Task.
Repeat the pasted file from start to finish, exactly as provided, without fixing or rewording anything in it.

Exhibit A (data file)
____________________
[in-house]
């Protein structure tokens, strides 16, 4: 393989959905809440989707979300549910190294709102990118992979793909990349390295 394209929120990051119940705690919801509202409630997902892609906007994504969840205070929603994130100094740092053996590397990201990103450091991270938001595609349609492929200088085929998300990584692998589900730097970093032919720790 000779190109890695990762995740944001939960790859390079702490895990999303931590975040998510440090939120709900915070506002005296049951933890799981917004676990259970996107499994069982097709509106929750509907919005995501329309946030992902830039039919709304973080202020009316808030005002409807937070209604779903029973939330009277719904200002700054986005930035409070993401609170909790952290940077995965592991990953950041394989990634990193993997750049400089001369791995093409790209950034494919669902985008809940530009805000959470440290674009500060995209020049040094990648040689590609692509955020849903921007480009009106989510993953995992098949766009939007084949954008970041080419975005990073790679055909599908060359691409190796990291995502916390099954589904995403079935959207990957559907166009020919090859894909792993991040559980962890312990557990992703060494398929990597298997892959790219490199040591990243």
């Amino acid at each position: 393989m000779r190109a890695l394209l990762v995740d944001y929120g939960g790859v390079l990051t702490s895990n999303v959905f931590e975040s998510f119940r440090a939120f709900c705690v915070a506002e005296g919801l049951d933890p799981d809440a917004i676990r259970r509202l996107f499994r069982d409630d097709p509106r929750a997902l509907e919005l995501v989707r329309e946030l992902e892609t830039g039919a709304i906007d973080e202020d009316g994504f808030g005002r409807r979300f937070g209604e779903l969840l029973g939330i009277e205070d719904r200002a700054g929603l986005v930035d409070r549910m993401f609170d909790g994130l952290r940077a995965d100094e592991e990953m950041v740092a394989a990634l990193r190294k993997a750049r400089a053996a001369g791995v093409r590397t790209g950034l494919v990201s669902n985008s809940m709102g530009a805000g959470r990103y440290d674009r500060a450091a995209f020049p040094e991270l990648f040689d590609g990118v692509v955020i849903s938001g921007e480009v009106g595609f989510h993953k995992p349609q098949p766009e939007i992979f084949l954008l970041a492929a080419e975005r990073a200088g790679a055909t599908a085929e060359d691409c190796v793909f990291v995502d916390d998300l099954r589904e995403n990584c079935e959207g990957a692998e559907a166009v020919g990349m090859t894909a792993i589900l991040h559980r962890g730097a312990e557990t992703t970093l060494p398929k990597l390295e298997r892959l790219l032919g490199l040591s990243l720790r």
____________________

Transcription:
[in-house]
């Protein structure tokens, strides 16, 4: 393989959905809440989707979300549910190294709102990118992979793909990349390295 394209929120990051119940705690919801509202409630997902892609906007994504969840205070929603994130100094740092053996590397990201990103450091991270938001595609349609492929200088085929998300990584692998589900730097970093032919720790 000779190109890695990762995740944001939960790859390079702490895990999303931590975040998510440090939120709900915070506002005296049951933890799981917004676990259970996107499994069982097709509106929750509907919005995501329309946030992902830039039919709304973080202020009316808030005002409807937070209604779903029973939330009277719904200002700054986005930035409070993401609170909790952290940077995965592991990953950041394989990634990193993997750049400089001369791995093409790209950034494919669902985008809940530009805000959470440290674009500060995209020049040094990648040689590609692509955020849903921007480009009106989510993953995992098949766009939007084949954008970041080419975005990073790679055909599908060359691409190796990291995502916390099954589904995403079935959207990957559907166009020919090859894909792993991040559980962890312990557990992703060494398929990597298997892959790219490199040591990243």
């Amino acid at each position: 393989m000779r190109a890695l394209l990762v995740d944001y929120g939960g790859v390079l990051t702490s895990n999303v959905f931590e975040s998510f119940r440090a939120f709900c705690v915070a506002e005296g919801l049951d933890p799981d809440a917004i676990r259970r509202l996107f499994r069982d409630d097709p509106r929750a997902l509907e919005l995501v989707r329309e946030l992902e892609t830039g039919a709304i906007d973080e202020d009316g994504f808030g005002r409807r979300f937070g209604e779903l969840l029973g939330i009277e205070d719904r200002a700054g929603l986005v930035d409070r549910m993401f609170d909790g994130l952290r940077a995965d100094e592991e990953m950041v740092a394989a990634l990193r190294k993997a750049r400089a053996a001369g791995v093409r590397t790209g950034l494919v990201s669902n985008s809940m709102g530009a805000g959470r990103y440290d674009r500060a450091a995209f020049p040094e991270l990648f040689d590609g990118v692509v955020i849903s938001g921007e480009v009106g595609f989510h993953k995992p349609q098949p766009e939007i992979f084949l954008l970041a492929a080419e975005r990073a200088g790679a055909t599908a085929e060359d691409c190796v793909f990291v995502d916390d998300l099954r589904e995403n990584c079935e959207g990957a692998e559907a166009v020919g990349m090859t894909a792993i589900l991040h559980r962890g730097a312990e557990t992703t970093l060494p398929k990597l390295e298997r892959l790219l032919g490199l040591s990243l720790r």